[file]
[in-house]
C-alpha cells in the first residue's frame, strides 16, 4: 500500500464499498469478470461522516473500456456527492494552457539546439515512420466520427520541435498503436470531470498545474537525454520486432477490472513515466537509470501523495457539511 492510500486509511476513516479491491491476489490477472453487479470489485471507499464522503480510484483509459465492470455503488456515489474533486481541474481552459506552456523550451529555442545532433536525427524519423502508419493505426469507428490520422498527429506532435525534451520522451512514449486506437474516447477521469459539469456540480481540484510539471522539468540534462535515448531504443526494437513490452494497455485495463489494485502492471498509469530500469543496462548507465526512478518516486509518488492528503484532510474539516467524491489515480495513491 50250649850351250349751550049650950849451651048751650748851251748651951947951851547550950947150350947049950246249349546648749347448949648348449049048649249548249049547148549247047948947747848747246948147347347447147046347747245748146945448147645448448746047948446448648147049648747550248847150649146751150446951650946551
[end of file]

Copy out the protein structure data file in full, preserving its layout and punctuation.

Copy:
[in-house]
C-alpha cells in the first residue's frame, strides 16, 4: 500500500464499498469478470461522516473500456456527492494552457539546439515512420466520427520541435498503436470531470498545474537525454520486432477490472513515466537509470501523495457539511 492510500486509511476513516479491491491476489490477472453487479470489485471507499464522503480510484483509459465492470455503488456515489474533486481541474481552459506552456523550451529555442545532433536525427524519423502508419493505426469507428490520422498527429506532435525534451520522451512514449486506437474516447477521469459539469456540480481540484510539471522539468540534462535515448531504443526494437513490452494497455485495463489494485502492471498509469530500469543496462548507465526512478518516486509518488492528503484532510474539516467524491489515480495513491 50250649850351250349751550049650950849451651048751650748851251748651951947951851547550950947150350947049950246249349546648749347448949648348449049048649249548249049547148549247047948947747848747246948147347347447147046347747245748146945448147645448448746047948446448648147049648747550248847150649146751150446951650946551